My insides turned into a mini-Chernobyl. I didn’t understand myself, why I wanted so much to stay with him. Any rational person would know that Hardy Cates had no real interest in me. He wanted to annoy my family and get my sister-in-law’s attention. And if doing that meant screwing a girl from the other side of the tracks, so much the better. He was a predator. And for my own sake, I had to get rid of him.

So I plastered a disdainful smile over the panic, and gave him a look that said I’ve got your number, pal. “You’d just love to f*ck a Travis, wouldn’t you?” Even as I said it, I cringed inwardly at my own deliberate crudeness.

Hardy responded with a long stare that fried every brain cell I possessed. And then he said softly, “Just one little Travis.”

I went scarlet. I felt myself clenching in places I didn’t even know I had muscles. And I was amazed that my legs still worked as I went to the taxi and got in.

“Where do you live?” Hardy asked, and like an idiot, I told him. He handed a twenty to the cabbie, a huge overpayment since 1800 Main was only a few blocks away. “Drive careful with her,” he said, as if I were made of some fragile substance that might shatter at the first bump on the road.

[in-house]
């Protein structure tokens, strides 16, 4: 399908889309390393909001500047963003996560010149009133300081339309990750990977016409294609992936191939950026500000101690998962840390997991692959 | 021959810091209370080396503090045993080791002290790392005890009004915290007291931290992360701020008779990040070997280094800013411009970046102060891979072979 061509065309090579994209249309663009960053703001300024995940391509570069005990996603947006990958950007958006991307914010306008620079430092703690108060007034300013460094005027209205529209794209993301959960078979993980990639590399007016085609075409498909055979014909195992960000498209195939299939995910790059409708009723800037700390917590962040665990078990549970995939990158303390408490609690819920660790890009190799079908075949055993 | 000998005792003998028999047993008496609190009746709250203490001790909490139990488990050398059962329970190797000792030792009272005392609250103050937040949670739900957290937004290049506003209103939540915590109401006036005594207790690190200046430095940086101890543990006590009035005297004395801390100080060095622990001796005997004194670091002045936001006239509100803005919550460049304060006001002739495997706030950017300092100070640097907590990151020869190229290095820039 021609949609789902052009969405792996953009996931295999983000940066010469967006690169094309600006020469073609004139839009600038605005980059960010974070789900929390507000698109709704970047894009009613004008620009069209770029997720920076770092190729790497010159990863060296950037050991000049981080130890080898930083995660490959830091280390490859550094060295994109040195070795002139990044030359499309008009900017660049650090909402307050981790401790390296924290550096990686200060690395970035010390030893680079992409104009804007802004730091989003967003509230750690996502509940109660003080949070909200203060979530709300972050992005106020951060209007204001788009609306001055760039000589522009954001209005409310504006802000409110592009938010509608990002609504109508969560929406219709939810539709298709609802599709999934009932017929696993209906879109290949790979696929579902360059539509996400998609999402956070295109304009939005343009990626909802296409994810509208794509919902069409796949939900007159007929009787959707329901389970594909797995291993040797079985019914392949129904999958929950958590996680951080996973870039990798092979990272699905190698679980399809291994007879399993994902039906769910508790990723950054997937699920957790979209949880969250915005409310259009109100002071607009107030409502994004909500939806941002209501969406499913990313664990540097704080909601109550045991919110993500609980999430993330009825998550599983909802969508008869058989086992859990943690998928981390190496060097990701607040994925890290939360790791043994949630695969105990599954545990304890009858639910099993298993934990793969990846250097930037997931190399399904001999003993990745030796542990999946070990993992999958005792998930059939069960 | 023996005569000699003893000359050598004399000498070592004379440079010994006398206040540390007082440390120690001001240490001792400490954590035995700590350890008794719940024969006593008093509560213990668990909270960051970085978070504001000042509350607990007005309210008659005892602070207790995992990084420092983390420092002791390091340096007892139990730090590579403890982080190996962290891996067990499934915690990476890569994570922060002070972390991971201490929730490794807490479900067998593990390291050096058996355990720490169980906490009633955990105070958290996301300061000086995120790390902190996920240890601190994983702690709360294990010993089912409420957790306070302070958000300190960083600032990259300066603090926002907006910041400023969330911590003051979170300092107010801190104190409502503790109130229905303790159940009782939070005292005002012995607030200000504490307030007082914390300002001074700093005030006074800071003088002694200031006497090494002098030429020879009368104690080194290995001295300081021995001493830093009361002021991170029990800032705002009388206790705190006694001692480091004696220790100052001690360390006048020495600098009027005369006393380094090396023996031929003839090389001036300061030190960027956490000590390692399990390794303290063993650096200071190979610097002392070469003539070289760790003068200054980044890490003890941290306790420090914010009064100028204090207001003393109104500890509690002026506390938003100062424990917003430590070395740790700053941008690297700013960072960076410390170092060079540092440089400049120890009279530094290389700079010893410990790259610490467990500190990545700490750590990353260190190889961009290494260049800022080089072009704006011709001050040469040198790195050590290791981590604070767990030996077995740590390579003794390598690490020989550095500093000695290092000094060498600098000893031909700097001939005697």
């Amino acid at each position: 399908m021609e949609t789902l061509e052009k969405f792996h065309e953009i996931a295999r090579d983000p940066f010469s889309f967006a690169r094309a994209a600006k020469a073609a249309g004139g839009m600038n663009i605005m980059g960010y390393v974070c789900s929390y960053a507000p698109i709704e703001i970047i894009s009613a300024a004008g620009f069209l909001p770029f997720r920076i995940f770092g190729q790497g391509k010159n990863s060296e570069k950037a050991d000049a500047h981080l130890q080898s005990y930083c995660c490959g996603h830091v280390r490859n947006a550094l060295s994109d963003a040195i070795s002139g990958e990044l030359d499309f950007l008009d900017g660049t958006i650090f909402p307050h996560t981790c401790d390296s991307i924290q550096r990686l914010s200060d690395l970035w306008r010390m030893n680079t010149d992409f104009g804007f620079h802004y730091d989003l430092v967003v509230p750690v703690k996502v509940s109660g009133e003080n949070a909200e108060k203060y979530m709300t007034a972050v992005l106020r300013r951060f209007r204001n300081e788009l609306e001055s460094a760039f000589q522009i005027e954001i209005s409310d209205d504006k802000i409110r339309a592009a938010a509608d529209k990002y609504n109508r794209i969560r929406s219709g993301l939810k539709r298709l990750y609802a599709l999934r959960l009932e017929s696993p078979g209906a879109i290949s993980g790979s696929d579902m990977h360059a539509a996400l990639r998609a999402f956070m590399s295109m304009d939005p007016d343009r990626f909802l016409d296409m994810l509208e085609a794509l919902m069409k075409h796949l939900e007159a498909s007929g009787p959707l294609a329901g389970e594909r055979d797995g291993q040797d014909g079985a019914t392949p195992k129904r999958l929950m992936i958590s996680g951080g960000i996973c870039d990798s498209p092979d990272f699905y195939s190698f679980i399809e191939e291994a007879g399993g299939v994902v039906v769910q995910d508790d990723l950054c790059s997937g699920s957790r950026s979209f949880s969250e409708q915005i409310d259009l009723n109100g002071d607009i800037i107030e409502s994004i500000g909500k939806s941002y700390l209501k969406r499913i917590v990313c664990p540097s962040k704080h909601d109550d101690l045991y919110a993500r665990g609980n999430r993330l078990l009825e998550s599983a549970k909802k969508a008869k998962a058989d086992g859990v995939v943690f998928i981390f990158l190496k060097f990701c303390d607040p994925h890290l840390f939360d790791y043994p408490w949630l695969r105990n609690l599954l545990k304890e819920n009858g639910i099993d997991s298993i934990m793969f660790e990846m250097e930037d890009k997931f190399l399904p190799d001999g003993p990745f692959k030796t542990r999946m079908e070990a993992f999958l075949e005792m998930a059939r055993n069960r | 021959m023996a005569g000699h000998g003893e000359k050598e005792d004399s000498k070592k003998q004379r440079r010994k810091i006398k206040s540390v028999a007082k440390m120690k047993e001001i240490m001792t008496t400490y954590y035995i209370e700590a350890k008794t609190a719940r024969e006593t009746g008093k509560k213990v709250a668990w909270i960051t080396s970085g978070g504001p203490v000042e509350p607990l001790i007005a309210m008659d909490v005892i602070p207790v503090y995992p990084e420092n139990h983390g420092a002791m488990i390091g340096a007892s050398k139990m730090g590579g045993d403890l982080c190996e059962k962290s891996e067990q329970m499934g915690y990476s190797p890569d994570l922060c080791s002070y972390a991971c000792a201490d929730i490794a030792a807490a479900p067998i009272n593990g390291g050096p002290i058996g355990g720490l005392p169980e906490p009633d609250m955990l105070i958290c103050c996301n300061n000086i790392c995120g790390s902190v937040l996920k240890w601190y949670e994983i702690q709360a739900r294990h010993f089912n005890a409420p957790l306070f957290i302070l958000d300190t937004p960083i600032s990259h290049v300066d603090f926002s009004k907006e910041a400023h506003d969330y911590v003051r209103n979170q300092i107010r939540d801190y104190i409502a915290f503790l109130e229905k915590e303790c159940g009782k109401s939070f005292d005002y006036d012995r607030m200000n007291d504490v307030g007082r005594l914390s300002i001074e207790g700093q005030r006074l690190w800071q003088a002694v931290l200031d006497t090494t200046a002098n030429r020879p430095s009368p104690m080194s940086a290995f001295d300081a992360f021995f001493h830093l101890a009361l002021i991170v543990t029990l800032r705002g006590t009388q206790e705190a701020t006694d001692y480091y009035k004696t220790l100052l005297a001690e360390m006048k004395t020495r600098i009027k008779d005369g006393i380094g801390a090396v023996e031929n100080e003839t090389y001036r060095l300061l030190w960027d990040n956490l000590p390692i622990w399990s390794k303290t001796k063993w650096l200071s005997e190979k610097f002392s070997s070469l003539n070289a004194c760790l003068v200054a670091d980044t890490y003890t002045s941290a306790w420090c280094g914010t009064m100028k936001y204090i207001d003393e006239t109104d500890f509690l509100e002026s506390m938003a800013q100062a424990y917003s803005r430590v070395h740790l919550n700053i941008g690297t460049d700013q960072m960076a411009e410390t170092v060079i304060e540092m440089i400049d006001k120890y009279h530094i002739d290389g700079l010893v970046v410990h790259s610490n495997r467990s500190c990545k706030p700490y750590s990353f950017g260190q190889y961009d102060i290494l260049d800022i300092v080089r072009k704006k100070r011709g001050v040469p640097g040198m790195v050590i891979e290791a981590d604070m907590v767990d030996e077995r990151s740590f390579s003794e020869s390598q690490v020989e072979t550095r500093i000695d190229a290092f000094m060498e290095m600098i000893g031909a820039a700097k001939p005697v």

“Yes, sir!”

And it wasn’t until the cab pulled away that I realized I was still wearing his jacket.

The normal thing would have been to have the jacket dry-cleaned immediately — there was a service in the building — and have someone take it to Hardy on Monday.

But sometimes normal just isn’t happening. Sometimes crazy feels too good to resist. So I kept the jacket, uncleaned, all weekend. I kept stealing over to it and taking deep breaths of it. That damned jacket, the smell of Hardy Cates on it, was crack. I finally gave in and wore it for a couple of hours while I watched a DVD movie.

Then I called my best friend, Todd, who had recently forgiven me for not talking to him in months, and I explained the situation to him.

“I’m having a relationship with a jacket,” I said.

“Was there a sale at Neiman’s?”

“No, it’s not mine, it’s a guy’s jacket.” I went on to tell him all about Hardy Cates, even going so far as to describe what had happened at Liberty and Gage’s wedding almost two years ago, and then about meeting him in the bar. “So I just put on the jacket and watched a movie in it,” I concluded. “In fact, I’m wearing it right now. How far outside of normal is that? On a scale of one to ten, how crazy am I?”

“Depends. What movie did you watch?”

“Todd,” I protested, wanting a serious answer from him.

“Haven, don’t ask me to define the boundaries of normal. You know how I was raised. My father once stuck strands of his own pubic hair onto a painting and sold it for a million dollars.”